Once on Earth, the narrative of this novel drags, becoming increasingly boring. In fact, I am almost positive I spaced (no pun intended!) out on more than a few occasions. As such, I can only be 99.9% certain in my claim that the world-building on this futuristic Planet Earth is limited. While the evidence of its decline is glaringly obvious, I remain puzzled about the nascence of the communities aboard space ships, not to mention why there is such a large population still on Earth when they could be living in space. Moreover, what made the communities aboard these space ships believe that they needed to go backwards in time after making so much modern-day progress in the women's movement? I wish Duncan had spent more time exploring these corrupt politics aboard these ships instead of focusing on the romance story line. After Amy Kathleen Ryan's Sky Chasers Trilogy, I've realized that the scope to be explored aboard a space ship is far more than most authors would lead their readers to be believe and, on that front, I was disappointed by Salvage.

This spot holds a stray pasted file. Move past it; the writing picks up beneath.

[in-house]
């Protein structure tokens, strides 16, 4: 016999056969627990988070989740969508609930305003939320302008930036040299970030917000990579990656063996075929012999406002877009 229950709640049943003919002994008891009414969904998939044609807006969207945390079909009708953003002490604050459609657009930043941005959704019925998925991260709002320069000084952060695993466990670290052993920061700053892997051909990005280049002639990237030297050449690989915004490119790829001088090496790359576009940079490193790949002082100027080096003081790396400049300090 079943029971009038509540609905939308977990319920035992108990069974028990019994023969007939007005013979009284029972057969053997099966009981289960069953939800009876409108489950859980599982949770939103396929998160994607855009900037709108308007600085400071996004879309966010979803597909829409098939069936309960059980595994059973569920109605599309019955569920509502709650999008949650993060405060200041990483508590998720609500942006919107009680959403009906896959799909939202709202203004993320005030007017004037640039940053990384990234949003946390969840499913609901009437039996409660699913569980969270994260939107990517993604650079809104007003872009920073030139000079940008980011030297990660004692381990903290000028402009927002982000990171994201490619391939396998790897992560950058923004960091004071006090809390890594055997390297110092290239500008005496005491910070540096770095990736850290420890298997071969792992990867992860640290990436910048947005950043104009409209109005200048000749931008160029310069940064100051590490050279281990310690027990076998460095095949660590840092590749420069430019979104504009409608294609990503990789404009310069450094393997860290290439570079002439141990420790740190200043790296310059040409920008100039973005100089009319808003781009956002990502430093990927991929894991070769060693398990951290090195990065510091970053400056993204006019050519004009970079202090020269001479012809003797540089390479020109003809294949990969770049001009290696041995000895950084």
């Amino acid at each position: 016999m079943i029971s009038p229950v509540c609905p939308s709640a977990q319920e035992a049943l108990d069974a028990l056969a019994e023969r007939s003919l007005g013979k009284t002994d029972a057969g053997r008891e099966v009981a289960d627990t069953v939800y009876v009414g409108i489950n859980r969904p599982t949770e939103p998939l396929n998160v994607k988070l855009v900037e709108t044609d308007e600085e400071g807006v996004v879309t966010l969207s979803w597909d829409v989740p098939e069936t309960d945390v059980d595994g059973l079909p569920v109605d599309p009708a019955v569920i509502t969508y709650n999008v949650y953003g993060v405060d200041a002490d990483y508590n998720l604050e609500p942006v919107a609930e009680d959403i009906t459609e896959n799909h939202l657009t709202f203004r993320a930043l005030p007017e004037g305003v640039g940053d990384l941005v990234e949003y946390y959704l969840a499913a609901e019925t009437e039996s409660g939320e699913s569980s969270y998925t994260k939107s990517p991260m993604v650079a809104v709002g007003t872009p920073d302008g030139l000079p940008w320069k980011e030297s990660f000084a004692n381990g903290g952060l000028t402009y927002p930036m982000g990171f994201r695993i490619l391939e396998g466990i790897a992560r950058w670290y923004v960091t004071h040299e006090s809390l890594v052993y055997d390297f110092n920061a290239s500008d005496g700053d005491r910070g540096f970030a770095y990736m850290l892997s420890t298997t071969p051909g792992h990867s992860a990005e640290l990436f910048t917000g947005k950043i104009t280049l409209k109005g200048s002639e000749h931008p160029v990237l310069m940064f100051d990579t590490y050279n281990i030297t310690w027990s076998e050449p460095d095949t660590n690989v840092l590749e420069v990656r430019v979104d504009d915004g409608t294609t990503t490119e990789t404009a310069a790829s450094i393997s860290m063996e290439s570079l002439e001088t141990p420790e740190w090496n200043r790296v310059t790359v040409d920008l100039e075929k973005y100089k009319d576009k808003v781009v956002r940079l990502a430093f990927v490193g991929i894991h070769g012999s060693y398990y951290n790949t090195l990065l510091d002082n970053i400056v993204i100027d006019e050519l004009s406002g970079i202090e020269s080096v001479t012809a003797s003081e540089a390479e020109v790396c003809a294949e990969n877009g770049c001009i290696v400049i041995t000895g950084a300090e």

Nevertheless, on Earth Ava does come to recognize the inconsistencies with her previous life. While her transition into a bad-ass feminist is rushed, it is still present which is a relief. Ava forges many strong bonds with characters she meets on her journey to find her aunt in Mumbai, but I wish those secondary characters could have come into their own a little more instead of the focus remaining solely on Ava's characterization. Once in Mumbai, though, my issues began to arise with Duncan's setting itself. I've been to Mumbai and though the landmarks mentioned are accurate, as are the mention of elephants, I found that the rich atmosphere of Indian culture that pervades every part of India to be missing. In The Lost Girl, Sangu Mandanna does a brilliant job of capturing the essence of Bangalore, the city where part of her novel takes place. Sadly, the essence of Mumbai isn't portrayed the way I'd have liked it to be in Salvage and instead of connecting to a setting I'd been to, I felt distanced from it instead. (Of course, this is a personal qualm I have as I've been to India many times, so I'm sure most readers will not struggle with this.)